Thus, a possible solution is a combination of increasing the number of available addresses, probably to their maximum, and ensuring that the DHCP lease is commensurate with the average amount of time a device will be connected to the network: say two hours for an average café or restaurant. Both of these options can usually be configured within the administrative interface for the router in question. While each manufacturer will have their own interface, it will more often than not resemble something like the iconic Linksys configuration panels:
With these modifications in place, most busy cafés/restaurants should be able to reduce the number of times where a hapless employee is required to pull the plug on the router to ensure that customers are able to utilize the wireless local network. Some tweaking of the DHCP lease time may be required, but you generally don’t want to go too short – the original DHCP RFC explicitly specified a 1-hour minimum lease time, which was later removed in RFC 2132, but going below one hour is asking for trouble10.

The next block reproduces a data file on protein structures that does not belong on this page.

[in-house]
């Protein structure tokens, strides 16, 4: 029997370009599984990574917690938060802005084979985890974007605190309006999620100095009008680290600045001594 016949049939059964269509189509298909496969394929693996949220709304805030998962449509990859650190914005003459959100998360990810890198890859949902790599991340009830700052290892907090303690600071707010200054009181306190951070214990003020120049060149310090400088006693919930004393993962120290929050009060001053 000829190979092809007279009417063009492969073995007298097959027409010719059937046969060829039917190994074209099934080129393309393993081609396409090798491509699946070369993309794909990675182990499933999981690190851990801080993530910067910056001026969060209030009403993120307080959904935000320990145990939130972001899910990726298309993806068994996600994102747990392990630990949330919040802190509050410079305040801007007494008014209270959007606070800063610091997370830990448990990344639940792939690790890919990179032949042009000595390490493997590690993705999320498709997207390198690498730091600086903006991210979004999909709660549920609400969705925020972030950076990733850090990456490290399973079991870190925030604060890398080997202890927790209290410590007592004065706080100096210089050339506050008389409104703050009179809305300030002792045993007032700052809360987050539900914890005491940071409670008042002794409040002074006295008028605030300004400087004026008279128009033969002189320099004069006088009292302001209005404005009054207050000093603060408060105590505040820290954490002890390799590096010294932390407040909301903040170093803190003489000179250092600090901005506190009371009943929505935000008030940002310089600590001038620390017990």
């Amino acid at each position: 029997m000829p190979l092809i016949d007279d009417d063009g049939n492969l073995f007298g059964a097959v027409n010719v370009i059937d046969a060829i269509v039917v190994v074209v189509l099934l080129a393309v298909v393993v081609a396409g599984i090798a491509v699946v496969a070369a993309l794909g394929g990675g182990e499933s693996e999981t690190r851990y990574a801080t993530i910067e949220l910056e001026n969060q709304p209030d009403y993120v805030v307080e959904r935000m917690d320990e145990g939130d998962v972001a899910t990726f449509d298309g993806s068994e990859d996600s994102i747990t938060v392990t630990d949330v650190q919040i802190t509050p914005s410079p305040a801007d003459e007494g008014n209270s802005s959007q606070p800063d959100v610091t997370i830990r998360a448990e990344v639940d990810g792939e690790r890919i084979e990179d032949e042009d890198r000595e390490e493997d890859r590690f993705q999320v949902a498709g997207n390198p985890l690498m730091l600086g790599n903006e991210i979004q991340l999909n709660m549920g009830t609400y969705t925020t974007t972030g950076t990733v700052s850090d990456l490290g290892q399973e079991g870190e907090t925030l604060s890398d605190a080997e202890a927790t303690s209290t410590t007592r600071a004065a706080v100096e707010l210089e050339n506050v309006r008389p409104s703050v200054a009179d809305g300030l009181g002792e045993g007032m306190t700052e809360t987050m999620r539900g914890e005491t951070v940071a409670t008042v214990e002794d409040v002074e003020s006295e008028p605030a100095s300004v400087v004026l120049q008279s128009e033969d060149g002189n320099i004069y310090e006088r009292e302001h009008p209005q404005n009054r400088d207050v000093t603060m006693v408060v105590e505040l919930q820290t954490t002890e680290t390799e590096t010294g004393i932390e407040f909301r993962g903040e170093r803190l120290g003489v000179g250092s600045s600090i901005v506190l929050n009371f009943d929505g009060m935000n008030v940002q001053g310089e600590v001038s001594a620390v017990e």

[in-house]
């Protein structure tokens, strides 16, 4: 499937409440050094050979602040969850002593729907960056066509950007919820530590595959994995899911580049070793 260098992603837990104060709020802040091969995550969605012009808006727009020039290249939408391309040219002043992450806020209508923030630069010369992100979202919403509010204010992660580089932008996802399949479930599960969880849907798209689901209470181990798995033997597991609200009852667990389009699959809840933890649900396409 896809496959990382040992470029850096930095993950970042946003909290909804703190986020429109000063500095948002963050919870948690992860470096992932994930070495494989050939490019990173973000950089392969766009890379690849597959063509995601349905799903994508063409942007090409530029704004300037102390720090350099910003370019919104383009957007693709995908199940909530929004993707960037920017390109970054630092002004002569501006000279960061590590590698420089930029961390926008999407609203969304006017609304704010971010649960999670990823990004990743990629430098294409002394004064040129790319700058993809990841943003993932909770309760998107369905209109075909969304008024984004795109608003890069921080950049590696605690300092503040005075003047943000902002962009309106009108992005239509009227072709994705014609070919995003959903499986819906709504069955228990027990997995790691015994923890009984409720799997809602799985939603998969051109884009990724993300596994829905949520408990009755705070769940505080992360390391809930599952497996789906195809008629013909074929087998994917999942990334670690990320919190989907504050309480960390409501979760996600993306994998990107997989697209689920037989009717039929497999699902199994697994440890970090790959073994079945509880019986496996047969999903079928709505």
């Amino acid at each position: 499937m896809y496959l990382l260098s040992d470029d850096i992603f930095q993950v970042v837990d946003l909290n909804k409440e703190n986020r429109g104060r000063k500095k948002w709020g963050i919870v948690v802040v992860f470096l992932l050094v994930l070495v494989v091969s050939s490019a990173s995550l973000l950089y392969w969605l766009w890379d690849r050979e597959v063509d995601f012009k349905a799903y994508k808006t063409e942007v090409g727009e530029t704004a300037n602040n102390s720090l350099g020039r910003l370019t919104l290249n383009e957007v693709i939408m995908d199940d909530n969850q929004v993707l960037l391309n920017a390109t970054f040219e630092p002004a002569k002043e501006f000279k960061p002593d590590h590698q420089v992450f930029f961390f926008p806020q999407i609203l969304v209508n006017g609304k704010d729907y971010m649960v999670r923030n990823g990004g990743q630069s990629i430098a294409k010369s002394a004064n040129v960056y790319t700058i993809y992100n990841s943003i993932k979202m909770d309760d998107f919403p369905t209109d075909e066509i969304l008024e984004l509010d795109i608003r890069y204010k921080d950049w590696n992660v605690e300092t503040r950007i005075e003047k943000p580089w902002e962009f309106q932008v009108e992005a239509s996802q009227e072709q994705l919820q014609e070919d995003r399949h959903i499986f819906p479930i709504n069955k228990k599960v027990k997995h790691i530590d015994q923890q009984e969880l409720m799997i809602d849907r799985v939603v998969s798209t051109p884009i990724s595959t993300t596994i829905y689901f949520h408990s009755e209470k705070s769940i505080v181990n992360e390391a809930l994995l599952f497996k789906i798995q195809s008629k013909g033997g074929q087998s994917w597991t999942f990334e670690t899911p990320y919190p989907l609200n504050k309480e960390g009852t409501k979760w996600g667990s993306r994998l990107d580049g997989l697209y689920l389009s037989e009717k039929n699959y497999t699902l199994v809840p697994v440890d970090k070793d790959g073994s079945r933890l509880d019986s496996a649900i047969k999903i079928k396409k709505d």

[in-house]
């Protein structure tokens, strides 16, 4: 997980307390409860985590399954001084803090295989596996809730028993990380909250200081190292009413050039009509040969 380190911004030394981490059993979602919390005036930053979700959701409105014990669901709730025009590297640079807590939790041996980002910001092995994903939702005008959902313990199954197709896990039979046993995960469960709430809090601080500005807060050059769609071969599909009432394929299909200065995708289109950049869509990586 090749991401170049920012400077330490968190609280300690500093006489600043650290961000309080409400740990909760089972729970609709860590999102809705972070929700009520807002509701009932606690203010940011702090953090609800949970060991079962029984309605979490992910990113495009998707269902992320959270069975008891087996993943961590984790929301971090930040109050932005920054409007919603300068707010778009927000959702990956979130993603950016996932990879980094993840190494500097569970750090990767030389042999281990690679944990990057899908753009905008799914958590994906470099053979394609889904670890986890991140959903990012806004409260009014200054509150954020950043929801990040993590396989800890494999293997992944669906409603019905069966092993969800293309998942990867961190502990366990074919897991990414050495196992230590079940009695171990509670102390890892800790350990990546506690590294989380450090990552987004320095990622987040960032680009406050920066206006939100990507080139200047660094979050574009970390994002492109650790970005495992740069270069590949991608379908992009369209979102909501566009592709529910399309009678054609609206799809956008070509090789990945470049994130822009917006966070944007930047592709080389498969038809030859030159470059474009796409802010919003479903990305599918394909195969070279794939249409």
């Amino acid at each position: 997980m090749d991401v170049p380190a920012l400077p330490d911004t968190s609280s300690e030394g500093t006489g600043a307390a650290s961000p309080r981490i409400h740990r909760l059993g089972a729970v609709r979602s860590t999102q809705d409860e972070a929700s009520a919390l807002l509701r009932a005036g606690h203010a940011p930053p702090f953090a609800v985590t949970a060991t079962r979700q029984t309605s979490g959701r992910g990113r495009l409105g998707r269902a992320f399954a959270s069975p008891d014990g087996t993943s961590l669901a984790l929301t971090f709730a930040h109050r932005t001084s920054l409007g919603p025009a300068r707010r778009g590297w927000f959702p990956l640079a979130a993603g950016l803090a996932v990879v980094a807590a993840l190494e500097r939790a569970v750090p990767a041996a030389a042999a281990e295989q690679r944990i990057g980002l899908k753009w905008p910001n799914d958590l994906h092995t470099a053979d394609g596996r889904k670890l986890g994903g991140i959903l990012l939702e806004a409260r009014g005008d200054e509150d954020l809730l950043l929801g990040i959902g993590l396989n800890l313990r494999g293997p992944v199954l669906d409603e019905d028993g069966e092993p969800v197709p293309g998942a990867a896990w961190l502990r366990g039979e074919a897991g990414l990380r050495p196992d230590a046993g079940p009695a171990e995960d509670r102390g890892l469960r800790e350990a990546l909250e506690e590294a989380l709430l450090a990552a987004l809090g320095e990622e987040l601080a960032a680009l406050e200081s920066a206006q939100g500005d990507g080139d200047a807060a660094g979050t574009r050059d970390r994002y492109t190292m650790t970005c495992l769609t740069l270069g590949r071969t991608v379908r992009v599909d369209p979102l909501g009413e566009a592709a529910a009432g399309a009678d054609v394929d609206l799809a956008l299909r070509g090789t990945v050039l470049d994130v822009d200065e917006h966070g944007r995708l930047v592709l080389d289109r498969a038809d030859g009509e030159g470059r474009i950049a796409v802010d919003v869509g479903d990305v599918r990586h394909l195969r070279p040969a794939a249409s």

Determining Your DHCP Client Lease Time
If you’re in a café or restaurant where you believe the DHCP server may be poorly configured for the volume and frequency of guests coming through the door, it’s relatively easy to determine the lease time that your client (we’ll assume laptop) has been given.
Linux-based operating systems can differ wildly, but the DHCP information is usually written to a file on disk that is updated when new connections are made. This file is typically located at
/var/lib/dhclient/dhclient-<interface>.leases for RedHat/CentOS based systems, and at